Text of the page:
Ideally, the researchers say, learning should be based on more considered observations over time – even if that’s not quite how the brain works sometimes.

“If your goal is to arrive at the truth, the strategy of using your most recent feedback, rather than all of the data you’ve accumulated, is not a great tactic,” says Marti.

The research has been published in Open Mind.



A specific part of the brain called the caudate nucleus could control pessimistic responses, according to animal tests, a finding which might help us unlock better treatments for mental disorders like anxiety and depression.

These disorders often come with negative moods triggered by a pessimistic reaction, and if scientists can figure out how to control that reaction, we might stand a better chance of dealing with the neuropsychiatric problems that affect millions of people worldwide – and maybe discover the difference between glass half full and glass half empty people along the way.

The research team from MIT found that when the caudate nucleus was artificially stimulated in macaques, the animals were more likely to make negative decisions, and consider the potential drawback of a decision rather than the potential benefit.

This pessimistic decision-making continued right through the day after the original stimulation, the researchers found.

“We feel we were seeing a proxy for anxiety, or depression, or some mix of the two,” says lead researcher Ann Graybiel. “These psychiatric problems are still so very difficult to treat for many individuals suffering from them.”

The caudate nucleus has previously been linked to emotional decision-making, and the scientists stimulated it with a small electrical current while the monkeys were offered a reward (juice) and an unpleasant experience (a puff of air to the face) at the same time.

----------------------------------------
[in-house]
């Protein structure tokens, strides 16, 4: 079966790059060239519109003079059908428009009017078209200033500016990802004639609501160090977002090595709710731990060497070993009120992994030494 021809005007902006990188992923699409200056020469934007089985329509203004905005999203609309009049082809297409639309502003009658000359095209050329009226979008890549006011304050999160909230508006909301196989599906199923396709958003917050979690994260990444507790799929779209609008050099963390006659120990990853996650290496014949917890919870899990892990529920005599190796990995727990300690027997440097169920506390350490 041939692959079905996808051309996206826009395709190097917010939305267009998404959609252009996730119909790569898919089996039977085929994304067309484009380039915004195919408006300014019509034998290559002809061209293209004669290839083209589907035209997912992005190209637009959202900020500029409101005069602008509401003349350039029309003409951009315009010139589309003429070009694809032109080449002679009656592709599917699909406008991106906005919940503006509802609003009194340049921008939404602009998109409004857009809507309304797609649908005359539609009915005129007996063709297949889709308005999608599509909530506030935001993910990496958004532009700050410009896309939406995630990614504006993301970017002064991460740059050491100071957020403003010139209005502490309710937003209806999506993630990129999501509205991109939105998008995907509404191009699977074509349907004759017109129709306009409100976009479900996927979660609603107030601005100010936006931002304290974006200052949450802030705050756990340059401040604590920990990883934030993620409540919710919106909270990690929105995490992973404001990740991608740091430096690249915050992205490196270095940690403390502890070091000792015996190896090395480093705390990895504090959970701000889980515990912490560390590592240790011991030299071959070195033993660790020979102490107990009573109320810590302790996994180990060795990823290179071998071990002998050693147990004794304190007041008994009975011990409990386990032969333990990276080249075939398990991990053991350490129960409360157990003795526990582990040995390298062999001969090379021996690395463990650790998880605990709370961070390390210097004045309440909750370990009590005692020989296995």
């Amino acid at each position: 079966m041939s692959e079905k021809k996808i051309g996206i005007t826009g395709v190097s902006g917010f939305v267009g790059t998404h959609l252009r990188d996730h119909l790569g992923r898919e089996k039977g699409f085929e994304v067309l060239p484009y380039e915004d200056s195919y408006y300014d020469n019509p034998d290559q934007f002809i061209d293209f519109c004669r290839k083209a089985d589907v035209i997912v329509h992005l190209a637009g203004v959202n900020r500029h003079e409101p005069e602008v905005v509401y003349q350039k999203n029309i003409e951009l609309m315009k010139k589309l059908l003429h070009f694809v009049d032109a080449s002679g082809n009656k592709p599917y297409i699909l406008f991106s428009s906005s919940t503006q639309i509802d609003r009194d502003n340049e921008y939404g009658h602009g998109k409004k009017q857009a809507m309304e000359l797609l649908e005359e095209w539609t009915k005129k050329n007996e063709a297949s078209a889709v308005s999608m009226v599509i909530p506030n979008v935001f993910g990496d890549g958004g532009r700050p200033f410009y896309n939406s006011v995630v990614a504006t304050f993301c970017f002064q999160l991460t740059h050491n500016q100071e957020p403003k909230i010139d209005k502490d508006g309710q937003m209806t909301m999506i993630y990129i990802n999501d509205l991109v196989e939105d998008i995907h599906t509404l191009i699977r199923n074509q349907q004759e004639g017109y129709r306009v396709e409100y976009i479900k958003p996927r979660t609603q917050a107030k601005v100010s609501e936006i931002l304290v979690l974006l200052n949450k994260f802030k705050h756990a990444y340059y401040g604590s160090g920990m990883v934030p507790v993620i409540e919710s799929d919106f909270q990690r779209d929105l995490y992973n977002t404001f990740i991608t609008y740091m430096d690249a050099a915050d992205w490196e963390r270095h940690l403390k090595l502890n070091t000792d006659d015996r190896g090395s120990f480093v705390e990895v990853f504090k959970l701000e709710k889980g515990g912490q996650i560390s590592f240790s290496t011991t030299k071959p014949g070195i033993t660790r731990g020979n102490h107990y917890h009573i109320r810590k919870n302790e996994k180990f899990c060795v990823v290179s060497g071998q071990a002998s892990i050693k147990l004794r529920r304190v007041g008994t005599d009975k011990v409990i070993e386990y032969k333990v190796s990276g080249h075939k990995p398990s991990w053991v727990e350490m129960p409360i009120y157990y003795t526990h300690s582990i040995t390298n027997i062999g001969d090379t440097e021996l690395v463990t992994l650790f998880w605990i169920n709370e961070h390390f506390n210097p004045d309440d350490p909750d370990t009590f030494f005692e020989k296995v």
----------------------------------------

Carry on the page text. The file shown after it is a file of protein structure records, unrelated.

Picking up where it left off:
In each run through the amount of juice and the strength of the air blast varied, and the animals could choose whether or not to accept the reward – essentially measuring their ability to weigh up the costs of an action against the benefits.

When the caudate nucleus was stimulated, this decision-making got skewed, so the macaques started rejecting juice/air ratios they would have previously accepted. The negative aspects apparently began to seem greater, while the the rewards became devalued.

“This state we’ve mimicked has an overestimation of cost relative to benefit,” says Graybiel. After a day or so, the effects gradually disappeared.

The researchers also found brainwave activity in the caudate nucleus, part of the basal ganglia, changed when decision-making patterns changed. This might give doctors a marker to indicate whether someone would be responsive to treatment targeting this part of the brain or not.

The next stage is to see whether the same effect can be noticed in human beings – scientists have previously linked abnormal brain activity in people with mood disorders to regions connected to the caudate nucleus, but there’s a lot more work to be done to confirm these neural connections.

Making progress isn’t easy because of the incredibly complexity of the brain, but the researchers think their results show the caudate nucleus could be disrupting dopamine activity in the brain, controlling mood and our sense of reward and pleasure.

“There must be many circuits involved,” says Gabriel. “But apparently we are so delicately balanced that just throwing the system off a little bit can rapidly change behaviour.”

The research has been published in Neuron.